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Clothing Adaptations and Dressing Aids for Independent Living

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					  Clothing Adaptations and Dressing
     Aids for Independent Living
Every one of us has fumbled with a button. But stiffness, pain,
weakness, or paralysis can make dressing and undressing
particularly difficult. This information on types of clothing and simple
adaptations, devices and methods to make dressing and undressing
easier may be useful.

CHOOSE ACCESSIBLE                         dressing aid.
CLOTHING                                  Sew loops or tabs of ribbon
                                          or seam binding inside
Roomy, stretchy clothes with              clothes to help in pulling
simple fastenings are your best           them on or off.
bet. For ease and comfort,                Adapt a brassiere by sewing
choose clothing with:                     up the back closure, cutting
   Side or front closings                 the front open, and attaching
   Deep armholes or raglan                Velcro strips.
   sleeves                                To keep a shirt or blouse
   Pull-on, elasticized waists            tucked in, sew rubber strips
   Ample ease to move freely              to the inside of your skirt or
   “Breathable,” soft-surface             slacks waistband.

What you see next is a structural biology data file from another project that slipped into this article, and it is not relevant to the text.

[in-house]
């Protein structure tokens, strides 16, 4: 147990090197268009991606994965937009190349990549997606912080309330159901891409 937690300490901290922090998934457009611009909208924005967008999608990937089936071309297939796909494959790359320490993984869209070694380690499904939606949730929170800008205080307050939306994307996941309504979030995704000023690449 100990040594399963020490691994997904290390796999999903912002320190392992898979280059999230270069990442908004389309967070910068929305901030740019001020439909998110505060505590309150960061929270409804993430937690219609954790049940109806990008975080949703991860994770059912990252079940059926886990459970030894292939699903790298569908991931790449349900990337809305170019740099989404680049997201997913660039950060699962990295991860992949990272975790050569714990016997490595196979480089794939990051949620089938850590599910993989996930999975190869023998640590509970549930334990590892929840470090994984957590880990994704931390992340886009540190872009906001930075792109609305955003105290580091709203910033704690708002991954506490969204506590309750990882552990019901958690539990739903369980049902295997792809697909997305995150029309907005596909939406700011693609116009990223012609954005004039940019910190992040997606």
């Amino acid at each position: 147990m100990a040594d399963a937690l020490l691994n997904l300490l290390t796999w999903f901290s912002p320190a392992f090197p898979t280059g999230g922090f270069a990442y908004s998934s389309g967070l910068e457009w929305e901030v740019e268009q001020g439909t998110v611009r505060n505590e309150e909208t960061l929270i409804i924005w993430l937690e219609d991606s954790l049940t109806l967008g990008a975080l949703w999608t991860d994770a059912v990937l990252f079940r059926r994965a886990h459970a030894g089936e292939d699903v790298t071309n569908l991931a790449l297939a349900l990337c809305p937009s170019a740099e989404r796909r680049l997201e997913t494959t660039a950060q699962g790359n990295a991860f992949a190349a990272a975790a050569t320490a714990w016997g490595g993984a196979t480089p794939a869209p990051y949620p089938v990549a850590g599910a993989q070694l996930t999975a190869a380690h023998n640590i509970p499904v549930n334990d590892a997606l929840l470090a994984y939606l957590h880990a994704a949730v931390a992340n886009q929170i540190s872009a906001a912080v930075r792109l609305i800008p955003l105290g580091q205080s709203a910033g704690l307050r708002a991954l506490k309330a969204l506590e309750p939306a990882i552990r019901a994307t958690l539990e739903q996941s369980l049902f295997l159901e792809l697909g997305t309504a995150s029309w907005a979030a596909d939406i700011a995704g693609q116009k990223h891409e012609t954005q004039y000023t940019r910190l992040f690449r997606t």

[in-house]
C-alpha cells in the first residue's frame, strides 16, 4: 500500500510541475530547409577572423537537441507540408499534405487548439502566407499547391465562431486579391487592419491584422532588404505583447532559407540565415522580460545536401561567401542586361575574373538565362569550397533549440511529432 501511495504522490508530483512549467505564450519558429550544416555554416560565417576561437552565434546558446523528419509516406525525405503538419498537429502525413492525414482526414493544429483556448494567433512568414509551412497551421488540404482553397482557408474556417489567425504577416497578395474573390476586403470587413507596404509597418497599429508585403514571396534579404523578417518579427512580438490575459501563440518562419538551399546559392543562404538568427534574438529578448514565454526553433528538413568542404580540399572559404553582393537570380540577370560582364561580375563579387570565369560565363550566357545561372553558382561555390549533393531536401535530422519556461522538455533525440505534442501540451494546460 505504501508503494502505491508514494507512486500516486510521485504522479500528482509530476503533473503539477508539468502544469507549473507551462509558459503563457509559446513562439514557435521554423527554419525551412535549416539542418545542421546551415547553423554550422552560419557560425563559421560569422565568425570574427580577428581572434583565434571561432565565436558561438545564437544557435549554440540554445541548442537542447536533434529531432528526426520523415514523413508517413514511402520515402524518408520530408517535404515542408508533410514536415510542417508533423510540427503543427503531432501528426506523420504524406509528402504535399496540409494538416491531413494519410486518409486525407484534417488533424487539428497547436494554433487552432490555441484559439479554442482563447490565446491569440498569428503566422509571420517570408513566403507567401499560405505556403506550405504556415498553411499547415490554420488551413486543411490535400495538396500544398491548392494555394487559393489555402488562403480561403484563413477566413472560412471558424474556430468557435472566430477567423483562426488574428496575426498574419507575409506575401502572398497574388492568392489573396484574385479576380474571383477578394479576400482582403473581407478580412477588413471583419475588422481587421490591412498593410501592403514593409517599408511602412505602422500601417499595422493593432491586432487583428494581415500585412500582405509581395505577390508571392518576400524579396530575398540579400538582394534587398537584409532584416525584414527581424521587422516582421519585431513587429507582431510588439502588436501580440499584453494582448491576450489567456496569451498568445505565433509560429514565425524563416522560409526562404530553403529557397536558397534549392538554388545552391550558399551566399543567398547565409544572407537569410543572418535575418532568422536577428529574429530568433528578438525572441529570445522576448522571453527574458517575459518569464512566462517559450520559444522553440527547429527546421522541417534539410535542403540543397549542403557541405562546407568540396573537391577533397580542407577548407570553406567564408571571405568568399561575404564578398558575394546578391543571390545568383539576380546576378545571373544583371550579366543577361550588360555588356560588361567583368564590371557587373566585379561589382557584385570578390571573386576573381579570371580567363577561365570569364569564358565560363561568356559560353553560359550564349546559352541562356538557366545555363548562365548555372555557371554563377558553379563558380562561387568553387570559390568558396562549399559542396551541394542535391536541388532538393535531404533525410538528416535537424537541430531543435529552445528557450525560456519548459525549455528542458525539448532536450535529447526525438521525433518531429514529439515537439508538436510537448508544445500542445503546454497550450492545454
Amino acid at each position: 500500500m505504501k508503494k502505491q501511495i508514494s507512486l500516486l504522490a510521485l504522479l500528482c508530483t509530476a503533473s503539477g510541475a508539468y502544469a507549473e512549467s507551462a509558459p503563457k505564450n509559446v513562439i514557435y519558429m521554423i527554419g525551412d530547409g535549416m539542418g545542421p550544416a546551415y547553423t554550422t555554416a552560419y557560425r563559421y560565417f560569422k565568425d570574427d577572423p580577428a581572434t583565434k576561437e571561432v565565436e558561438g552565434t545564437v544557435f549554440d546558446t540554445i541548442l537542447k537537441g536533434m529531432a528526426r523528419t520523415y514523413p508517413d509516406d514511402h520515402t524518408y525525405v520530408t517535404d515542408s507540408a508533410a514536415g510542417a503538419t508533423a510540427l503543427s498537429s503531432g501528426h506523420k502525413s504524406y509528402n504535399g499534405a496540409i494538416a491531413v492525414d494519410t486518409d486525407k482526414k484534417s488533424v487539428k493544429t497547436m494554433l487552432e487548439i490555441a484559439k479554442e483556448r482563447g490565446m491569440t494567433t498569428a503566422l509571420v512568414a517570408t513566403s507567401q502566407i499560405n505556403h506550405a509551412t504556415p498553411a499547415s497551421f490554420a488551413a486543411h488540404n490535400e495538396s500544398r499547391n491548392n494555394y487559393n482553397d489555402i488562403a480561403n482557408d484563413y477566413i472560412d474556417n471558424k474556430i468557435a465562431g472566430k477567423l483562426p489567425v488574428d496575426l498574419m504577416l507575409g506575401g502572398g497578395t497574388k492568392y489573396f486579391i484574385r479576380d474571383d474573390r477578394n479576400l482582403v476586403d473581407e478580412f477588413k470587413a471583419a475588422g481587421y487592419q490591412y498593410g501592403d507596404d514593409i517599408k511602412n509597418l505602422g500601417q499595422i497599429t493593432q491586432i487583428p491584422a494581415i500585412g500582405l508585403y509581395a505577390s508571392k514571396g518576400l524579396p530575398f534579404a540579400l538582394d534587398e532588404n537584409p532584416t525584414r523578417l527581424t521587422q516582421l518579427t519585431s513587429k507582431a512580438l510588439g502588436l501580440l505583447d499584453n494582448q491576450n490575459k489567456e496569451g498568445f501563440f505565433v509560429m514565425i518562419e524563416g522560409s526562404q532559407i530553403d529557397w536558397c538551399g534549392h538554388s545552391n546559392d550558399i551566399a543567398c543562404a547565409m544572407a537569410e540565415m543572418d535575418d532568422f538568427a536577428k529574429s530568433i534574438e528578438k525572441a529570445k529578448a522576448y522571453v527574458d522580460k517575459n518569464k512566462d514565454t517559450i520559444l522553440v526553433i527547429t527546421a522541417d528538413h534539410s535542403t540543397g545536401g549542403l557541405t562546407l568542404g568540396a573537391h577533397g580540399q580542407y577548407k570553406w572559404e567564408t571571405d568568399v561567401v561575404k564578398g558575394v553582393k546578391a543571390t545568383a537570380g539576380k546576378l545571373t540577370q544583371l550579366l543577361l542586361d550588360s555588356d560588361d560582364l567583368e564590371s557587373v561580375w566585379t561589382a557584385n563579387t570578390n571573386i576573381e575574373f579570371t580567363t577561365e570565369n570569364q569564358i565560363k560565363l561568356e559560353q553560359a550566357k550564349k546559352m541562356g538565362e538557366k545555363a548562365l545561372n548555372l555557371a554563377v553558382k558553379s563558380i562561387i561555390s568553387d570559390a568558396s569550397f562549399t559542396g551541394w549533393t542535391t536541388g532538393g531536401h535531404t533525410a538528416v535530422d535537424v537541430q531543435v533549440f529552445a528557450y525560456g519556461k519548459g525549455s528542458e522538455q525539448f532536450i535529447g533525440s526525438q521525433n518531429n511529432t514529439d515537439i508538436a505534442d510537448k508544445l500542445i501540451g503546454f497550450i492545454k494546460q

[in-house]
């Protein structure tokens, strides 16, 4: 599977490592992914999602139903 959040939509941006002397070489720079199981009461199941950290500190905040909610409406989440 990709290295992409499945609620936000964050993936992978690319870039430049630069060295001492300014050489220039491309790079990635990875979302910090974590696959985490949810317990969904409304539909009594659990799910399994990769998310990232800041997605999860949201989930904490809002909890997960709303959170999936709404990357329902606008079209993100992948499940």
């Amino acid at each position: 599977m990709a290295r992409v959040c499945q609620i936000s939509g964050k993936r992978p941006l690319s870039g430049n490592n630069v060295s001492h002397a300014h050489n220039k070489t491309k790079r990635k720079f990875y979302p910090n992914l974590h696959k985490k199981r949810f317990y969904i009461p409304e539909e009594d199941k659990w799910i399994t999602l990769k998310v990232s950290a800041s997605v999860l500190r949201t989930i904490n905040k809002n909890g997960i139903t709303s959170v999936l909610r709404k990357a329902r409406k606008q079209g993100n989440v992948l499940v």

fabrics                                Slacks can be fitted with side
                                          zippers in the legs for ease
CLOTHING ADAPTATIONS                      in pulling them on and off.
                                          Zippers in the inside seam to
   Sew cuff buttons on with               the knee may accommodate
   elastic thread; keep them              a cast or brace.
   buttoned all the time and
   simply slide your hand              Remember: Buttons require the
   through.                            most movement and
   Remove buttons from the             coordination; snaps or dome
   cuff or front of a blouse or        fasteners are easier. Zippers
   shirt, and sew the button to        are faster and easier still, and
   the closed buttonhole               simplest of all are Velcro strips.
   borders. Sew Velcro on the
   two sides and press to close.       SOME OTHER TIPS
   Attach a ring or loop to the
   zipper tab so it’s easier to        Wheelchair-users should avoid
   catch with fingers or a             long ties or scarves, full-length
coats, wide pant legs, or floppy                and can be purchased at camping
sleeves, which can catch in wheel               supply stores. If you design your
spokes or pick up dirt from the tires.          own, cut it just below waist level at
                                                the back and allow enough front
Wrap-around skirts are particularly             length to drape over the knees. Taper
fast and easy to put on, and allow              the sides, so they won’t bunch and
women in wheelchairs extra                      catch in the wheels. A zip-in insulated
movement. Choose a shawl rather                 lining can make a rain cape into a
than a sweater for extra warmth.                cold-weather garment.
Jackets with side (not rear) vents are
less likely to ride up. Pre-tied, clip-on       A hat is essential in winter since so
ties are available in attractive                much body heat escapes from an